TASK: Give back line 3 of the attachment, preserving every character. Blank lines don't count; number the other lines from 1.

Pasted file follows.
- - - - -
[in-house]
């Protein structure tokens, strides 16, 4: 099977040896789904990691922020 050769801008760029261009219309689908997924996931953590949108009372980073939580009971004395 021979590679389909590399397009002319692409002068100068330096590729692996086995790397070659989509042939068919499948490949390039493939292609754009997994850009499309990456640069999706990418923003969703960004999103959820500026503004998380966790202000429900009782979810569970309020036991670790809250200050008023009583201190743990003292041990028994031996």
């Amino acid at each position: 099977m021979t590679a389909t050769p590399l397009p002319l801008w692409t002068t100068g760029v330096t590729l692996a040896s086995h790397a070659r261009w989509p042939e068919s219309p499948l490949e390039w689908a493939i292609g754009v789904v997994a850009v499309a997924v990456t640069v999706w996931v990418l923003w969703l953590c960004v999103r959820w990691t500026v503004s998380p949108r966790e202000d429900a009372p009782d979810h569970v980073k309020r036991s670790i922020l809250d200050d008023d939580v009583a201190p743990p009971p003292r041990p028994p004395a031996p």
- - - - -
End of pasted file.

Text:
């Amino acid at each position: 099977m021979t590679a389909t050769p590399l397009p002319l801008w692409t002068t100068g760029v330096t590729l692996a040896s086995h790397a070659r261009w989509p042939e068919s219309p499948l490949e390039w689908a493939i292609g754009v789904v997994a850009v499309a997924v990456t640069v999706w996931v990418l923003w969703l953590c960004v999103r959820w990691t500026v503004s998380p949108r966790e202000d429900a009372p009782d979810h569970v980073k309020r036991s670790i922020l809250d200050d008023d939580v009583a201190p743990p009971p003292r041990p028994p004395a031996p």